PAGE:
As the steamy hurricane season descends on Miami, the city’s Roman Catholic archbishop, Thomas G. Wenski, is planning a summer of sermons, homilies and press events designed to highlight the threat that a warming planet, rising sea levels and more extreme storms pose to his community’s poorest and most vulnerable...Davenport points out that most of these activities are being planned by the Catholic Climate Covenant, a group that is also engaged in media and letter-writing campaigns. Apparently these folks aren't buying Jeb's position that, when it comes to climate change, the church should stay out of politics. That whole argument lost it's legs a long time ago when, as Governor, he brought the entire Florida government into the very difficult discussion among family members about the tragic situation with Terry Shiavo.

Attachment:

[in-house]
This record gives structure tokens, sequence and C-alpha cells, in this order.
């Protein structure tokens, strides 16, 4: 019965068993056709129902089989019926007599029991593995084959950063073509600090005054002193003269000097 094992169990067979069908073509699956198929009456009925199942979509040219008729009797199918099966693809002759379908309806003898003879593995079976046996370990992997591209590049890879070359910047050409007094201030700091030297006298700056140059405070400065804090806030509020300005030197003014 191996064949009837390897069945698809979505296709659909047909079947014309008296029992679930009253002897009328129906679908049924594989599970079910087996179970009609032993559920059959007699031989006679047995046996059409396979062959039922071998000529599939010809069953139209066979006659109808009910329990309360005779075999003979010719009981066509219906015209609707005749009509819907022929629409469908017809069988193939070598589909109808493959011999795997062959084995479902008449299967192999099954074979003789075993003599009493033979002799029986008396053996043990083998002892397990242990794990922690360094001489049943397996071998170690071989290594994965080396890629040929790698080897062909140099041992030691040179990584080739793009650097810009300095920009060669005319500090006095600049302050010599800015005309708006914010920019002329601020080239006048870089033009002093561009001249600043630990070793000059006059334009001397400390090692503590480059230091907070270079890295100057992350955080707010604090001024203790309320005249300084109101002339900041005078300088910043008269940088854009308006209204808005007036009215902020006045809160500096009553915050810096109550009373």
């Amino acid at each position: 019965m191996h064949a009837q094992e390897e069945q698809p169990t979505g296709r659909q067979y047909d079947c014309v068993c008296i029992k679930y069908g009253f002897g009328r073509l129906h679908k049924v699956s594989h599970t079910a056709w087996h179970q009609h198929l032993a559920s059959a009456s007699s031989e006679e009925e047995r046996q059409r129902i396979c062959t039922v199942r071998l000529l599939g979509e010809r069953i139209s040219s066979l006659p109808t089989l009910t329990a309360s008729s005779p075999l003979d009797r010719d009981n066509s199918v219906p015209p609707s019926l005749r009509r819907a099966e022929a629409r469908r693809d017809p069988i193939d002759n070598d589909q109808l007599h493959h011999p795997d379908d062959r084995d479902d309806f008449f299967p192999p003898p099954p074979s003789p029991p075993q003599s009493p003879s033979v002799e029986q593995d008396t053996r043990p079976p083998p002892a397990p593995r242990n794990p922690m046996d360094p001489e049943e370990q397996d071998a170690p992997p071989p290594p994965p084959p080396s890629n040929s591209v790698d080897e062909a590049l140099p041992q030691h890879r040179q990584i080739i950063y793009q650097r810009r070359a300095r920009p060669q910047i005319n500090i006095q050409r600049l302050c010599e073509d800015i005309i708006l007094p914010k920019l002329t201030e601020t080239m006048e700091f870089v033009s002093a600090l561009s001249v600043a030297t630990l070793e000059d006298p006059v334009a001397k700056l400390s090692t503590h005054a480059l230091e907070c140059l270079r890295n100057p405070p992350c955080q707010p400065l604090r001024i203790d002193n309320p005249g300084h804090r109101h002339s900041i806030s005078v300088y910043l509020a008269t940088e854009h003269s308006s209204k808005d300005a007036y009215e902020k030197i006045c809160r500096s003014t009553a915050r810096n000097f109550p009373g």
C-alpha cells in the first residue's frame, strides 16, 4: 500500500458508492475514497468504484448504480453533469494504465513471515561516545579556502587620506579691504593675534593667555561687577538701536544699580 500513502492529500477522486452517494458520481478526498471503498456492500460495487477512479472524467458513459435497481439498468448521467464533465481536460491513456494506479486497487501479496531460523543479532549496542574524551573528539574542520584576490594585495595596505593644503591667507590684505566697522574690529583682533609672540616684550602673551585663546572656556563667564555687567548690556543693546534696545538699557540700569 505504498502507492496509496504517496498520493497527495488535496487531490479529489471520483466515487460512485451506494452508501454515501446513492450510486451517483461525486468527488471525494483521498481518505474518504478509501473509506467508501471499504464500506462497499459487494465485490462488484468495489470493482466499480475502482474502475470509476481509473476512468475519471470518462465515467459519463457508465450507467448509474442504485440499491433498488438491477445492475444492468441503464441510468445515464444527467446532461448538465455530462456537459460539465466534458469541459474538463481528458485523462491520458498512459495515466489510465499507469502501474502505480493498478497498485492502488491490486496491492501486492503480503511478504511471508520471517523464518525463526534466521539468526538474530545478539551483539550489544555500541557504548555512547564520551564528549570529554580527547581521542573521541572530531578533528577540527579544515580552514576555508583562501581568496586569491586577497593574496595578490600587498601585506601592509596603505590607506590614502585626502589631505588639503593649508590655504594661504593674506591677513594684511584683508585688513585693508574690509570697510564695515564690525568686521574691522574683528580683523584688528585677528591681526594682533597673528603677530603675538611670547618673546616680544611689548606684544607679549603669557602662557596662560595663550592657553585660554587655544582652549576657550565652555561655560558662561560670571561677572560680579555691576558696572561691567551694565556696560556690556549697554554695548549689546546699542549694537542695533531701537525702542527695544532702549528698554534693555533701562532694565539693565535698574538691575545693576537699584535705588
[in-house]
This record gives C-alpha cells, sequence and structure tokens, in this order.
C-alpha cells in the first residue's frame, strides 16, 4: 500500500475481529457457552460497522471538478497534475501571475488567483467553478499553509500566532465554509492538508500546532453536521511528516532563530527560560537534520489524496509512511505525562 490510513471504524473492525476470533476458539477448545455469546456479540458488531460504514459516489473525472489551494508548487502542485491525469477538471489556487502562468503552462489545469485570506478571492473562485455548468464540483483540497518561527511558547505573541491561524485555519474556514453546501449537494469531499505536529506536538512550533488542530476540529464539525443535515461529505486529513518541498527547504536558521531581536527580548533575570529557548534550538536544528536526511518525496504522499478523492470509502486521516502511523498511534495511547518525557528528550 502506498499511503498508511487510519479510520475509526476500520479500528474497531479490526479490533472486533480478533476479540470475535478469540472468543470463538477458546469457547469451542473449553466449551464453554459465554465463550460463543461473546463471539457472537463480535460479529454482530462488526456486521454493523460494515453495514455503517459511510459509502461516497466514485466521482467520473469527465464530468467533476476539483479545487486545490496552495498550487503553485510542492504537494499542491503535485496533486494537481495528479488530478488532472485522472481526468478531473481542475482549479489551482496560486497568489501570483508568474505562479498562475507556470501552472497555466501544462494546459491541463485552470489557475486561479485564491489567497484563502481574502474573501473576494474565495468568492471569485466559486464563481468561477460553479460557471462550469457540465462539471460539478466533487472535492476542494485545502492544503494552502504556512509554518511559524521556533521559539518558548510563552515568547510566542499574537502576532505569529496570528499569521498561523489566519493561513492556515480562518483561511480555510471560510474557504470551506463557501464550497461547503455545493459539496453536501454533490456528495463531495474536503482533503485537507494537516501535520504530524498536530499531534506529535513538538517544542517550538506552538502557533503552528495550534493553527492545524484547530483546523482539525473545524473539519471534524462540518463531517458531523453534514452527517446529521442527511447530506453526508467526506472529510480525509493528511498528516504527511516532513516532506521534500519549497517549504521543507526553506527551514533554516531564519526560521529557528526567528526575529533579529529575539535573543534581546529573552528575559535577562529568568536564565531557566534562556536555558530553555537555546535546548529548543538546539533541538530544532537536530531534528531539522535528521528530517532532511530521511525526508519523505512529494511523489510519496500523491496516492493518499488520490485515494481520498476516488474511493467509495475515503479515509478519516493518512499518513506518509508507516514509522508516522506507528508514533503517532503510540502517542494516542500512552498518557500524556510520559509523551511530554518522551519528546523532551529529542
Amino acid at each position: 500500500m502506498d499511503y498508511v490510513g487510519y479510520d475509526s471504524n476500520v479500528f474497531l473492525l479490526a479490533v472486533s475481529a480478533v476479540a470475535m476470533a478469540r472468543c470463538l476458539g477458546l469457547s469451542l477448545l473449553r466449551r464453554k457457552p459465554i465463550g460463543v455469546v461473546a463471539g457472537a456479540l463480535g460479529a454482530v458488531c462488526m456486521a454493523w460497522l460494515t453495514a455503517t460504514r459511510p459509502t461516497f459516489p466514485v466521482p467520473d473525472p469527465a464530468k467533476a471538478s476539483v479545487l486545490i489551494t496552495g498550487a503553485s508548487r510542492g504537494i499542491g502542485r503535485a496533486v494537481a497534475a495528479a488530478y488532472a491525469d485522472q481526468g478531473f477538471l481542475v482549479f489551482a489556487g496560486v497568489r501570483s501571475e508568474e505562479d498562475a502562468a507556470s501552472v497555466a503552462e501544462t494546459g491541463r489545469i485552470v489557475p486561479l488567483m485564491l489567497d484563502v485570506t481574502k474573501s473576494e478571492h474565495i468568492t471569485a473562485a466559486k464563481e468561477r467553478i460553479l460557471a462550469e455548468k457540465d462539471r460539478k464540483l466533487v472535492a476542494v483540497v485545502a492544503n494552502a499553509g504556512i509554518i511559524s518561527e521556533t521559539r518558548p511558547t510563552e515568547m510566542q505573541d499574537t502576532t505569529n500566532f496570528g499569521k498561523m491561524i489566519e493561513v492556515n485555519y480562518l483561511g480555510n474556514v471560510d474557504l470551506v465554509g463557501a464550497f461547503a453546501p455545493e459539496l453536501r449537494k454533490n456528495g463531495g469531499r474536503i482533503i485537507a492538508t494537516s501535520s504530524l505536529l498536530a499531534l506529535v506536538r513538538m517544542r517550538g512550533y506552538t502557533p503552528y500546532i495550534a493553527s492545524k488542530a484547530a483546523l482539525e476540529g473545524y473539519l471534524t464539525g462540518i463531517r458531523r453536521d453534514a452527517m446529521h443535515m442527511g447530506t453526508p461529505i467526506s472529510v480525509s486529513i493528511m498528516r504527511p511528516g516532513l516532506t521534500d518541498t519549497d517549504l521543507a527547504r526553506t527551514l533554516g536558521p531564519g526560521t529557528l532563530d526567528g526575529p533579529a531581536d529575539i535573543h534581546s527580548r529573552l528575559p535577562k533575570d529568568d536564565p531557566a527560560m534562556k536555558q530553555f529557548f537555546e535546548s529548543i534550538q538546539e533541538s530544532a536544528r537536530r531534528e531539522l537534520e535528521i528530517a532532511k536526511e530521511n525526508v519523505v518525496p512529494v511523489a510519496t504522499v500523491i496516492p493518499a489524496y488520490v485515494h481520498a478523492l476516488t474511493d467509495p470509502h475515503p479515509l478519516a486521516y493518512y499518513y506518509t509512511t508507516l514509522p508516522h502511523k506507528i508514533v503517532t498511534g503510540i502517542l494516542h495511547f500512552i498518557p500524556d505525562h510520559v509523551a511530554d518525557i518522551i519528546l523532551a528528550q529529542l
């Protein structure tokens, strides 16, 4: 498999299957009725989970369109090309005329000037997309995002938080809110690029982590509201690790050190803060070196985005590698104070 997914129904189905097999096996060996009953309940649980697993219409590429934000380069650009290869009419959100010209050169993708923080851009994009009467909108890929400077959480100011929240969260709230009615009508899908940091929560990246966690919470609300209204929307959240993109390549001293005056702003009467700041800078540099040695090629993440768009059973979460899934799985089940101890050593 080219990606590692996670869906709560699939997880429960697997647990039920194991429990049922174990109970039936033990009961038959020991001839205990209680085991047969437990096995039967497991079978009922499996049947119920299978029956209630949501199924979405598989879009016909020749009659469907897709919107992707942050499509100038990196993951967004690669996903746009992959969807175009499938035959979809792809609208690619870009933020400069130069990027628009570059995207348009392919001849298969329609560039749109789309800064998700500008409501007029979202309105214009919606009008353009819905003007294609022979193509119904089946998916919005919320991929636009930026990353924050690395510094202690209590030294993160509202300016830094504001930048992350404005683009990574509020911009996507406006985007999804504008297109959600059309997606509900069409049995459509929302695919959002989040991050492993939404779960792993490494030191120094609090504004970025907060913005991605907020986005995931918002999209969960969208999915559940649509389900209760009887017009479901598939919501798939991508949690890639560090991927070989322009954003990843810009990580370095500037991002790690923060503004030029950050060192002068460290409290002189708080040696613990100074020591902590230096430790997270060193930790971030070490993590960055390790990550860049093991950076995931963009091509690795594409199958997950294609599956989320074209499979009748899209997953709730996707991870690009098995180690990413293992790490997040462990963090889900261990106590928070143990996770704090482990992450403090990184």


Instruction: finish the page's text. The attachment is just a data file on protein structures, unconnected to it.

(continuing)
Archbishop Wenski will repeat those messages in his sermons, and he hopes that they will resonate with two members of his flock in particular: Florida’s junior senator, Marco Rubio, and former Gov. Jeb Bush, both Catholics and both Republican presidential candidates...
Florida is not the only crucial presidential state where Catholic bishops will push the pope’s climate message. In Iowa, the bishops of Des Moines and Davenport are planning a news media event at a wind turbine manufacturing facility, where they will highlight findings that climate change drives the drought and floods that plague Iowa farmers. The bishops of Cincinnati and of Las Cruces, N.M., are also planning news conferences and events for the coming weeks. The bishop of Sacramento, in a state in the grips of a record drought, is planning an event highlighting the link to climate change.
I'm thinking that the most important position on the campaigns of these Republican candidates will be their event planner/coordinator. That's because protecting their candidates from a public with whom they are increasingly out of step on issues like immigration and climate change is going to be a major challenge.